In August 2012, however, Gov. Jerry Brown signed a bill giving most teenage offenders serving life without parole a chance to have their sentences reduced to 25 years to life. This September he signed SB 260, which provides some juveniles lifers an earlier shot at release and requires the parole board to give "great weight to the diminished culpability" of adolescent offenders.
Elizabeth Calvin, an advocate for Human Rights Watch, which sponsored both bills, acknowledges violent crime must be punished, but argues the criminal justice system should reflect young people's ability to change.
"There's no question that murder is a horrible crime with a ripple effect of pain and suffering for everybody involved," said Calvin, who sought Kid CAT's input in crafting SB 260. "A lot of people think if you take a life, you lose your life. I just think, particularly when we're talking about young people, the analysis has to be deeper and more complex."
The California Board of Parole Hearings determines which lifers, having served their minimum term behind bars, are safe to be released from prison. Some members of Kid CAT will get earlier parole hearings under SB 260. Nelson will not; he has 10 years to wait before he is eligible. But he will likely have a better chance of earning parole.
For both juvenile and adult lifers, the prospect of leaving prison alive is much less daunting today than it was a decade ago. Legal challenges have forced the board to loosen its hands -- 14 percent of lifer hearings resulted in a parole grant in 2012, up from 3 percent in 2002. Meanwhile, Gov. Jerry Brown has used his authority to overturn the board's approvals far less than his two predecessors -- in just 19 percent of cases last year.
Still, freedom is far from certain for inmates serving life with parole, including the state's nearly 2,500 juvenile lifers. Most inmates serving Nelson's sentence of 25 to life never get out, says California corrections spokesman Bill Sessa.
That's OK with former Riverside County prosecutor Brian Sussman, who worked on Michael Nelson's case. Sussman says he believes in rehabilitation, but he puts more stock in consequences.
"You could be remorseful, you could be rehabilitated, but you put someone in the ground, and they're never coming back," he said. "Why do you get to make a comeback?"
Roots of violence
When Nelson finishes speaking at the Kid CAT meeting, Michelle Rochelle, a San Quentin secretary who helps the group, hands him a box of tissues. He wipes away his tears.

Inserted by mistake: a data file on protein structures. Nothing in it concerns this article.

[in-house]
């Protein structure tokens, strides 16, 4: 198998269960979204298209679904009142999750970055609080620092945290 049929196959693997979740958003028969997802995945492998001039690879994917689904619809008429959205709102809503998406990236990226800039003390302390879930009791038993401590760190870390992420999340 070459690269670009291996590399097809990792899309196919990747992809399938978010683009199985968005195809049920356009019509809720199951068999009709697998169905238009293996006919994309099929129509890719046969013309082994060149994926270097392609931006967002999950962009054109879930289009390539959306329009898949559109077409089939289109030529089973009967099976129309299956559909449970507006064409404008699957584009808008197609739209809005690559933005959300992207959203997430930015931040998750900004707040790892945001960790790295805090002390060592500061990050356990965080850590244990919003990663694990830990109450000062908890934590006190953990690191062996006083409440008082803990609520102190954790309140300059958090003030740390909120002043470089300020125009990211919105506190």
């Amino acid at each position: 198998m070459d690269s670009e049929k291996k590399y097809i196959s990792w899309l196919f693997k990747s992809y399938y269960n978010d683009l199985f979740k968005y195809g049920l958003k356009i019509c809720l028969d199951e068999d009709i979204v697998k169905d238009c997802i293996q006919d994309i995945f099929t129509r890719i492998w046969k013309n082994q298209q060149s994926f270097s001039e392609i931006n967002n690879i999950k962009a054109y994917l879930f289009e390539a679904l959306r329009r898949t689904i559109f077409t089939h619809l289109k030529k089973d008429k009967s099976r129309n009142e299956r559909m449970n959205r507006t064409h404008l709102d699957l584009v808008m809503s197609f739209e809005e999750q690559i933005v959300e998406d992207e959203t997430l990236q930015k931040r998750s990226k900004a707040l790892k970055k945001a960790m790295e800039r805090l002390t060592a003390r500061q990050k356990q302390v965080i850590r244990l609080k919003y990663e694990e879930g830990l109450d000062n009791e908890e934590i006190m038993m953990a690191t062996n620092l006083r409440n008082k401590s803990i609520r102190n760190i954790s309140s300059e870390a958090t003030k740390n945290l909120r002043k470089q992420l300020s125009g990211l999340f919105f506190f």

"Tissue means that it's not OK to cry," he teases.
Masculinity is a key topic in the group's curriculum -- how children absorb twisted lessons about manhood. Like many inmates, the members of Kid CAT learned men are supposed to be tough and hard.
Vinh Nguyen, serving 29 to life for a fatal shooting in San Jose, grew up hearing that men in his culture should never show vulnerability.
"We shed blood before we shed tears," said Nguyen, 35, reciting an adage his Vietnamese elders ingrained in him.
Journal writing has helped Nguyen learn to express his feelings. He and the other men of Kid CAT are, to varying degrees, willing to expose themselves emotionally in a way that defies prison stereotypes.
At a June luncheon marking the completion of the group's curriculum, a Marin County filmmaker screened a trailer of an upcoming Kid CAT documentary. A crowd including inmates and prison officials watched the clips, in which several men of Kid CAT cried while recounting their crimes. Heidi Rummel, a University of Southern California law professor, said she was "blown away" by the experience.
"I heard men speaking very frankly and emotionally about their crimes, expressing remorse," said Rummel, a former prosecutor who now runs a program to assist lifers with parole hearings. "You don't see that at men's prisons in front of other men."
Kid CAT's chief sponsor is Lt. Sam Robinson, San Quentin's public information officer. Before assuming that post, Robinson spent several years as sergeant in charge of the Adjustment Center, which houses the prisons's most dangerous, hardened inmates. The veteran corrections officer claims the men of Kid CAT are different.
"What they did was monstrous," Robinson said. "But they are not monsters."
Contact Aaron Kinney at 650-348-4357. Follow him at Twitter.com/kinneytimes.